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Mouse, Touch and Pointer events

· 5 min read
Filip Tammergård
Software Engineer at Einride

I recently stumbled upon a bug related to the subtle differences between mouse, touch and pointer events. The bug made me confused—and curious. What is actually the difference between these events?

I opened an issue for the bug that you can check out if you're also curious—but before trying to understand the bug, we need to set the stage with some knowledge around different types of events.

Mouse events

Historically, the mouse was the only type of input device. Because of that, the only type of input event was the mouse event. That is the baseline.

Then came touch devices. Touching a screen with a finger can partly be represented with a mouse event, but for example when it comes to multi-touch, such representation is not possible. We needed touch events!

Touch events

For compatibility with the existing mouse-based web, touch events were configured by user agents to fire subsequent mouse events, called "compatibility mouse events". The compatibility mouse events came with an ambiguity problem. If you for some reason need to listen to both events to handle mouse clicks and touches separately, a mouse click only fires the mouse event, while a touch fires both. It became difficult to know whether a mouse event was fired by an actual mouse click or a touch.

User agents were configured to make use of preventDefault to solve the ambiguity problem.

From the spec for touch events:

If the preventDefault method of touchstart or touchmove is called, the user agent should not dispatch any mouse event that would be a consequential result of the the prevented touch event.

Then came pens—a device that provides yet another type of device input. Should pen events be introduced? That would lead to the need of having to listen to yet another event type, and it would probably also require firing compatibility mouse events that yet again would lead to ambiguity problems.

Instead of going further down this rabbit hole, a new more abstract type of event was introduced. It's called pointer events.

Pointer events

A pointer event is not tied to any specific input device, but represents any type of device input. This means you can listen to pointer events only, and all types of device input is taken care of. If you want to handle types of device input differently, the pointer event provides a way of inspecting the device type that produced the pointer event.

Yet again, compatibility mouse events are fired to support the existing web. And yet again preventDefault was utilized to make it possible to opt out of firing these compatibility mouse events.


Let's play around with this knowledge for a while! Use the checkboxes to call preventDefault on different types of events. Then click the button and see what happens with the event counts.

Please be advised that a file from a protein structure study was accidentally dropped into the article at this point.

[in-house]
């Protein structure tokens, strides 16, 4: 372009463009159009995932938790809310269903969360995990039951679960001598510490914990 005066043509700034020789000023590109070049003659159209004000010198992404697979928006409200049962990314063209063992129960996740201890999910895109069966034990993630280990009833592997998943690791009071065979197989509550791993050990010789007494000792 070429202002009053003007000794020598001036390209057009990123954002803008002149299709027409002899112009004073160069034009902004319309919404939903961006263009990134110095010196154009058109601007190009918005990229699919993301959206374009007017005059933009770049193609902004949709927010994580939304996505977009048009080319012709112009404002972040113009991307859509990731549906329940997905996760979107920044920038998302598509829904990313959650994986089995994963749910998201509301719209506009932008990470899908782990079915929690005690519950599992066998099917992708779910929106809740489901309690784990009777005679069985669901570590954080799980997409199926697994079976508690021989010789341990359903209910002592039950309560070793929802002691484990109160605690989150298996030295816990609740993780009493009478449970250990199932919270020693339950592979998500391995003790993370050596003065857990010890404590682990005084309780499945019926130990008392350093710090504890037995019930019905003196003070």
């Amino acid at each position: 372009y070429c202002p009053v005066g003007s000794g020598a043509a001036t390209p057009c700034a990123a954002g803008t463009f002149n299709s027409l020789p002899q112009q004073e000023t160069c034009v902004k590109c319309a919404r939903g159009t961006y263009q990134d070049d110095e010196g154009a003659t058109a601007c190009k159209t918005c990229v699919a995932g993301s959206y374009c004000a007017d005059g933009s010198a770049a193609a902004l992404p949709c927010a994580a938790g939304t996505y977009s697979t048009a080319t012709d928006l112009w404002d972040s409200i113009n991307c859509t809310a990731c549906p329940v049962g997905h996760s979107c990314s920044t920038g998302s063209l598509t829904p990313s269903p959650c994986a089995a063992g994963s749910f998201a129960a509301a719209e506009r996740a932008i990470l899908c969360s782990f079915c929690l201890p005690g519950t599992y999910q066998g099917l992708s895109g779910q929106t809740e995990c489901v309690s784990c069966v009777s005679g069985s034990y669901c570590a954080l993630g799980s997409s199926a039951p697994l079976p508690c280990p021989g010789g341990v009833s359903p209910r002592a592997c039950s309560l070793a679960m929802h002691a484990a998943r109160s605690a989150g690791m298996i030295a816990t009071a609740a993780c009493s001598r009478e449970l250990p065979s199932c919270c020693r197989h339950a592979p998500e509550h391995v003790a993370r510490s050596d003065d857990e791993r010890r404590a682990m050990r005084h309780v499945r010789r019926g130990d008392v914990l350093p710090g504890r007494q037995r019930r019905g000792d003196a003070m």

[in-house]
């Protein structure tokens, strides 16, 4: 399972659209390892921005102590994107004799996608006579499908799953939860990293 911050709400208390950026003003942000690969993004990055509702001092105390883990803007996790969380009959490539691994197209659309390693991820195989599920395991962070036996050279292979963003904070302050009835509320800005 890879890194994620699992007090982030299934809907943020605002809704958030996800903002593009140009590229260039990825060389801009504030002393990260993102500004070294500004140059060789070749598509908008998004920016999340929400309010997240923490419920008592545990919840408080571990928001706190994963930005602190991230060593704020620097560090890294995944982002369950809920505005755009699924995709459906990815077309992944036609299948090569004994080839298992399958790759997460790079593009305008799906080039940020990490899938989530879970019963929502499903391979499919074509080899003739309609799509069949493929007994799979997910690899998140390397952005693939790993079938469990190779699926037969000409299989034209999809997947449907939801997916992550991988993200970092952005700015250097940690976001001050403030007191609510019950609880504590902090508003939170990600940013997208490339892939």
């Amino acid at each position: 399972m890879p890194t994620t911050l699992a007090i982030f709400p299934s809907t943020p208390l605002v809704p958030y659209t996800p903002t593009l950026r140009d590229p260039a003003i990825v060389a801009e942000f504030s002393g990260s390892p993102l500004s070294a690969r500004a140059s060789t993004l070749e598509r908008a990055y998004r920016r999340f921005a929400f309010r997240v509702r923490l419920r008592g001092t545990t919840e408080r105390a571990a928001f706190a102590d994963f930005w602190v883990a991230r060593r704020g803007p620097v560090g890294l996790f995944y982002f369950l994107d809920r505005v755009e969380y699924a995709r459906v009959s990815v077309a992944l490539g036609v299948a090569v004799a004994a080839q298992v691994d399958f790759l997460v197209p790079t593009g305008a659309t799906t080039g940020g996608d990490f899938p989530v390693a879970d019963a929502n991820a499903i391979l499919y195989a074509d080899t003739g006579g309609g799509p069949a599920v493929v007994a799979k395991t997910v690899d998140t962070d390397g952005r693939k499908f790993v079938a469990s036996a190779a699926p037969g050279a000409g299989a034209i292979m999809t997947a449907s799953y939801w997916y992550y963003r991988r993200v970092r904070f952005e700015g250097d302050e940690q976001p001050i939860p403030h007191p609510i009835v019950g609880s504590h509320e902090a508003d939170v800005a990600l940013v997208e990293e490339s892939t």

mousedown event count: 0

touchstart event count: 0

pointerdown event count: 0

We can see a few things in action here:

  • When no preventDefault is called, clicking the button with a mouse results in one mousedown event and one pointerdown event.
  • When no preventDefault is called, clicking the button with a finger on a touch device results in one touchstart, one mousedown event and one pointerdown event.
  • When preventDefault is called on the touchstart event, no mousedown event is fired when clicking the button with a finger on a touch device.
  • When preventDefault is called on the pointerdown event, no mousedown event is fired when clicking the button with a mouse, or when clicking the button with a finger on a touch device.
  • Calling preventDefault on the mousedown event has no effect on any of the event counts compared to not calling it.

Back to the bug

A thorough description of the bug can be found in the GitHub issue. I'll do a quick summary here.

I had a date picker that closed when I clicked outside. But when I clicked on a menu button, the menu was opened while the date picker was not closed. In other words, after clicking the date picker and then the menu button, both of them were left open.

Turns out that the date picker was closed on mousedown and touchstart events. Changing it to close on pointerdown solved the issue. That is an easy fix, but it's not satisfying to solve a bug without understanding what caused the problem and why the fix solves it.

The menu button called preventDefault on the pointerdown event, to prevent the menu button from being focused when clicked and hence make it possible to give focus to the menu content without competition.

As we have learned, calling preventDefault on a pointerdown event also prevents compatibility mouse events from being fired. Since the date picker listened to mousedown and touchstart to close, and none of these events were called, it didn't close.

Since a pointerdown event was called, the date picker did close when listening to pointerdown instead of mousedown and touchstart.

Mouse and touch events are still used in many places, probably partly due to the fact that they have better browser support. But support for pointer events is really good now and most of the web would probably benefit from using pointer events only.


  • While mouse and touch events are tied to a specific type of device, pointer events are hardware agnostic.
  • Pointer events can be used instead of other types of events to avoid duplicated event handling logic and problems related to compatibility mouse events.